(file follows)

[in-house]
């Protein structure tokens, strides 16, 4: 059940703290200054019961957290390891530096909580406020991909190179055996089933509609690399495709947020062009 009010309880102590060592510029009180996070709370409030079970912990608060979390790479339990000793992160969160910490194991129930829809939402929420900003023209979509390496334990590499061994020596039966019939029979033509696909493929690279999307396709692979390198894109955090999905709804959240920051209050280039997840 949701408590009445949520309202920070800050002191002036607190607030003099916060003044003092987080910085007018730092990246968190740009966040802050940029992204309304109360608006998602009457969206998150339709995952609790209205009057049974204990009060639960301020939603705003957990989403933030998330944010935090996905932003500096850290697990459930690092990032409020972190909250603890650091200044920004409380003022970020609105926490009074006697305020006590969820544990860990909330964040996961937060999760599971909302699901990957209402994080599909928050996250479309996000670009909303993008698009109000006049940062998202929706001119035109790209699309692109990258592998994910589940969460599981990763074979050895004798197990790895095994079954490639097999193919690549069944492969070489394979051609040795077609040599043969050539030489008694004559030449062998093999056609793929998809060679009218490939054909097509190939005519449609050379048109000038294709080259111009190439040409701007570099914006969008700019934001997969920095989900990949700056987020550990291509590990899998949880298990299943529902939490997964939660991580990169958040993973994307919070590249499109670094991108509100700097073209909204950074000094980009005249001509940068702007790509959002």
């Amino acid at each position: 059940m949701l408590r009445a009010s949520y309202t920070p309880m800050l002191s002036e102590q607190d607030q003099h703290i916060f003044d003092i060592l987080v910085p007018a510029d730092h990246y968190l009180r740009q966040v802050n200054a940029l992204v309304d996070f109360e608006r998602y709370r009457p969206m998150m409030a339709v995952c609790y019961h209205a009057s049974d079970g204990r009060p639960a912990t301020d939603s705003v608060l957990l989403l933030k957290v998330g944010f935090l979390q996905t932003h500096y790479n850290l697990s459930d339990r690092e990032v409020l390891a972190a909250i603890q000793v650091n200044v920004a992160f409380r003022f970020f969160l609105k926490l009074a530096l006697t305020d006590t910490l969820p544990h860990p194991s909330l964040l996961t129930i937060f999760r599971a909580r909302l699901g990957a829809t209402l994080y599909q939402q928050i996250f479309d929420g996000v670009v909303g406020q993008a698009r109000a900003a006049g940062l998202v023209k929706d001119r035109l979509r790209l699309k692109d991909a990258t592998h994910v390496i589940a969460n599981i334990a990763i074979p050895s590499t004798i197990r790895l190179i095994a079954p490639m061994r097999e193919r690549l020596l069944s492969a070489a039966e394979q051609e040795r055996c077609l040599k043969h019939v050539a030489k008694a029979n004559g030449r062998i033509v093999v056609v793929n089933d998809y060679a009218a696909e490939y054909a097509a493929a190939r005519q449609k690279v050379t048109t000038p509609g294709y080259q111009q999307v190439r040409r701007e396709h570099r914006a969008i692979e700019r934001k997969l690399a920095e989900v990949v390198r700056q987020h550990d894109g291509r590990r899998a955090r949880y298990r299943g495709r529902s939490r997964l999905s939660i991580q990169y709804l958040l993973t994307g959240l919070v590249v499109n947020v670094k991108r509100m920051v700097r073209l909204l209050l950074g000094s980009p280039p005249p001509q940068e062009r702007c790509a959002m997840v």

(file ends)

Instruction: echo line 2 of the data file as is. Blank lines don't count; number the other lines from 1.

């Protein structure tokens, strides 16, 4: 059940703290200054019961957290390891530096909580406020991909190179055996089933509609690399495709947020062009 009010309880102590060592510029009180996070709370409030079970912990608060979390790479339990000793992160969160910490194991129930829809939402929420900003023209979509390496334990590499061994020596039966019939029979033509696909493929690279999307396709692979390198894109955090999905709804959240920051209050280039997840 949701408590009445949520309202920070800050002191002036607190607030003099916060003044003092987080910085007018730092990246968190740009966040802050940029992204309304109360608006998602009457969206998150339709995952609790209205009057049974204990009060639960301020939603705003957990989403933030998330944010935090996905932003500096850290697990459930690092990032409020972190909250603890650091200044920004409380003022970020609105926490009074006697305020006590969820544990860990909330964040996961937060999760599971909302699901990957209402994080599909928050996250479309996000670009909303993008698009109000006049940062998202929706001119035109790209699309692109990258592998994910589940969460599981990763074979050895004798197990790895095994079954490639097999193919690549069944492969070489394979051609040795077609040599043969050539030489008694004559030449062998093999056609793929998809060679009218490939054909097509190939005519449609050379048109000038294709080259111009190439040409701007570099914006969008700019934001997969920095989900990949700056987020550990291509590990899998949880298990299943529902939490997964939660991580990169958040993973994307919070590249499109670094991108509100700097073209909204950074000094980009005249001509940068702007790509959002």